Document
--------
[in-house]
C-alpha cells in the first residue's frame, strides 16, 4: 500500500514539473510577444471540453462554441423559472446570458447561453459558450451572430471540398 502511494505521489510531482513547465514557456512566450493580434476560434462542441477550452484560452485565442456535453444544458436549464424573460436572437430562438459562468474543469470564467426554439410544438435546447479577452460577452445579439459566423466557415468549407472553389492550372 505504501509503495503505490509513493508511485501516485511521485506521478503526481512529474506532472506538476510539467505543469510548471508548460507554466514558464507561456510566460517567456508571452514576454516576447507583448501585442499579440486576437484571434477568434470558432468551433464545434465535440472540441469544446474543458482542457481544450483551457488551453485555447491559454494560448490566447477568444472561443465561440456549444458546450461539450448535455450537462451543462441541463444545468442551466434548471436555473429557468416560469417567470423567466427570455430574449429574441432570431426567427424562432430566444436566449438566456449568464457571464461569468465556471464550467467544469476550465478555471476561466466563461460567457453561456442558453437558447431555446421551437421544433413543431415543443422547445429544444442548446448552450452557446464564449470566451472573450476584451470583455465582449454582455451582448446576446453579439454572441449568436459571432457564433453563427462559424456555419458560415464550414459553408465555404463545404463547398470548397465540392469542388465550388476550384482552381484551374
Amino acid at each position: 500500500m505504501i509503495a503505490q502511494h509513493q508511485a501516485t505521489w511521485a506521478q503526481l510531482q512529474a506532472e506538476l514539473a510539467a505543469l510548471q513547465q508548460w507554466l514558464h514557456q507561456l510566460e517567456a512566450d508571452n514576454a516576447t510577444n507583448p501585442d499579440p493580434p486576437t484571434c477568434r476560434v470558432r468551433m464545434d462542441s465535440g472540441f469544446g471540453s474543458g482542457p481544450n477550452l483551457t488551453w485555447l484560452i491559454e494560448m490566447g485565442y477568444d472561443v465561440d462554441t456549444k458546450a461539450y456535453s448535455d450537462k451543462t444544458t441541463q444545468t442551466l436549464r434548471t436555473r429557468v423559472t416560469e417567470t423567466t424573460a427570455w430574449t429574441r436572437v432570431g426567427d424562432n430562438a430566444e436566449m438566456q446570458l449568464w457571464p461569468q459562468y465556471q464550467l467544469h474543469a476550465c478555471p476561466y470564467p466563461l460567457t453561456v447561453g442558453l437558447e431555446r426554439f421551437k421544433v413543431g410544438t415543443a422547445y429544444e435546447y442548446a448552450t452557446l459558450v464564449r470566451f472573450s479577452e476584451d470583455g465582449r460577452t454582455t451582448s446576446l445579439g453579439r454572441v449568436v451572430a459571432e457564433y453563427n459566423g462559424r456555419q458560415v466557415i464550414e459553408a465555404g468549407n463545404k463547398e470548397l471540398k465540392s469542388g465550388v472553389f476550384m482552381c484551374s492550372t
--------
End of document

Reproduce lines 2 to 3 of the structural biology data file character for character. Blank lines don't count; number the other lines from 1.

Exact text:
C-alpha cells in the first residue's frame, strides 16, 4: 500500500514539473510577444471540453462554441423559472446570458447561453459558450451572430471540398 502511494505521489510531482513547465514557456512566450493580434476560434462542441477550452484560452485565442456535453444544458436549464424573460436572437430562438459562468474543469470564467426554439410544438435546447479577452460577452445579439459566423466557415468549407472553389492550372 505504501509503495503505490509513493508511485501516485511521485506521478503526481512529474506532472506538476510539467505543469510548471508548460507554466514558464507561456510566460517567456508571452514576454516576447507583448501585442499579440486576437484571434477568434470558432468551433464545434465535440472540441469544446474543458482542457481544450483551457488551453485555447491559454494560448490566447477568444472561443465561440456549444458546450461539450448535455450537462451543462441541463444545468442551466434548471436555473429557468416560469417567470423567466427570455430574449429574441432570431426567427424562432430566444436566449438566456449568464457571464461569468465556471464550467467544469476550465478555471476561466466563461460567457453561456442558453437558447431555446421551437421544433413543431415543443422547445429544444442548446448552450452557446464564449470566451472573450476584451470583455465582449454582455451582448446576446453579439454572441449568436459571432457564433453563427462559424456555419458560415464550414459553408465555404463545404463547398470548397465540392469542388465550388476550384482552381484551374
Amino acid at each position: 500500500m505504501i509503495a503505490q502511494h509513493q508511485a501516485t505521489w511521485a506521478q503526481l510531482q512529474a506532472e506538476l514539473a510539467a505543469l510548471q513547465q508548460w507554466l514558464h514557456q507561456l510566460e517567456a512566450d508571452n514576454a516576447t510577444n507583448p501585442d499579440p493580434p486576437t484571434c477568434r476560434v470558432r468551433m464545434d462542441s465535440g472540441f469544446g471540453s474543458g482542457p481544450n477550452l483551457t488551453w485555447l484560452i491559454e494560448m490566447g485565442y477568444d472561443v465561440d462554441t456549444k458546450a461539450y456535453s448535455d450537462k451543462t444544458t441541463q444545468t442551466l436549464r434548471t436555473r429557468v423559472t416560469e417567470t423567466t424573460a427570455w430574449t429574441r436572437v432570431g426567427d424562432n430562438a430566444e436566449m438566456q446570458l449568464w457571464p461569468q459562468y465556471q464550467l467544469h474543469a476550465c478555471p476561466y470564467p466563461l460567457t453561456v447561453g442558453l437558447e431555446r426554439f421551437k421544433v413543431g410544438t415543443a422547445y429544444e435546447y442548446a448552450t452557446l459558450v464564449r470566451f472573450s479577452e476584451d470583455g465582449r460577452t454582455t451582448s446576446l445579439g453579439r454572441v449568436v451572430a459571432e457564433y453563427n459566423g462559424r456555419q458560415v466557415i464550414e459553408a465555404g468549407n463545404k463547398e470548397l471540398k465540392s469542388g465550388v472553389f476550384m482552381c484551374s492550372t